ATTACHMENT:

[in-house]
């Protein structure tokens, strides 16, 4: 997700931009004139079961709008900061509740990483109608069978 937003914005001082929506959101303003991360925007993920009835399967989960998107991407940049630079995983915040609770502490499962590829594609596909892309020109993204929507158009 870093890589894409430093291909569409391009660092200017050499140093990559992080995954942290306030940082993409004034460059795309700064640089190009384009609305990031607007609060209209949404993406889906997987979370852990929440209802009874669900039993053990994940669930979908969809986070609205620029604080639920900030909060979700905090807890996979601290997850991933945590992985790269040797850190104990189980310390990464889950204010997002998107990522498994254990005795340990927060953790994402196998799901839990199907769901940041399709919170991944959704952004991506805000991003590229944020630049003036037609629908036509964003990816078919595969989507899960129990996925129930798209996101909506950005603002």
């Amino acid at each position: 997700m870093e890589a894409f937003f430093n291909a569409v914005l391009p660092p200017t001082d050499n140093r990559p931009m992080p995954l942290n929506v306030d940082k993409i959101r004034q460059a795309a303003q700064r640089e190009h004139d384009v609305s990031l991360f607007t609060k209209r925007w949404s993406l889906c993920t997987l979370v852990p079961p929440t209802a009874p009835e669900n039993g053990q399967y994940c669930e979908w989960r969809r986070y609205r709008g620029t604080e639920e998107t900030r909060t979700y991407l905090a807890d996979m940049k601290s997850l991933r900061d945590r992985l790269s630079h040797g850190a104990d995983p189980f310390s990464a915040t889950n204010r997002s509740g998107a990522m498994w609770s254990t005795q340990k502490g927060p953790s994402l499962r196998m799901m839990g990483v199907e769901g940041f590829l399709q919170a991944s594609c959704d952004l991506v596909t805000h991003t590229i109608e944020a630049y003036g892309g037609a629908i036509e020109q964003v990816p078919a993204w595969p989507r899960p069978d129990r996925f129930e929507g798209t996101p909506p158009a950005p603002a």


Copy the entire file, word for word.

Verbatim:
[in-house]
């Protein structure tokens, strides 16, 4: 997700931009004139079961709008900061509740990483109608069978 937003914005001082929506959101303003991360925007993920009835399967989960998107991407940049630079995983915040609770502490499962590829594609596909892309020109993204929507158009 870093890589894409430093291909569409391009660092200017050499140093990559992080995954942290306030940082993409004034460059795309700064640089190009384009609305990031607007609060209209949404993406889906997987979370852990929440209802009874669900039993053990994940669930979908969809986070609205620029604080639920900030909060979700905090807890996979601290997850991933945590992985790269040797850190104990189980310390990464889950204010997002998107990522498994254990005795340990927060953790994402196998799901839990199907769901940041399709919170991944959704952004991506805000991003590229944020630049003036037609629908036509964003990816078919595969989507899960129990996925129930798209996101909506950005603002």
């Amino acid at each position: 997700m870093e890589a894409f937003f430093n291909a569409v914005l391009p660092p200017t001082d050499n140093r990559p931009m992080p995954l942290n929506v306030d940082k993409i959101r004034q460059a795309a303003q700064r640089e190009h004139d384009v609305s990031l991360f607007t609060k209209r925007w949404s993406l889906c993920t997987l979370v852990p079961p929440t209802a009874p009835e669900n039993g053990q399967y994940c669930e979908w989960r969809r986070y609205r709008g620029t604080e639920e998107t900030r909060t979700y991407l905090a807890d996979m940049k601290s997850l991933r900061d945590r992985l790269s630079h040797g850190a104990d995983p189980f310390s990464a915040t889950n204010r997002s509740g998107a990522m498994w609770s254990t005795q340990k502490g927060p953790s994402l499962r196998m799901m839990g990483v199907e769901g940041f590829l399709q919170a991944s594609c959704d952004l991506v596909t805000h991003t590229i109608e944020a630049y003036g892309g037609a629908i036509e020109q964003v990816p078919a993204w595969p989507r899960p069978d129990r996925f129930e929507g798209t996101p909506p158009a950005p603002a």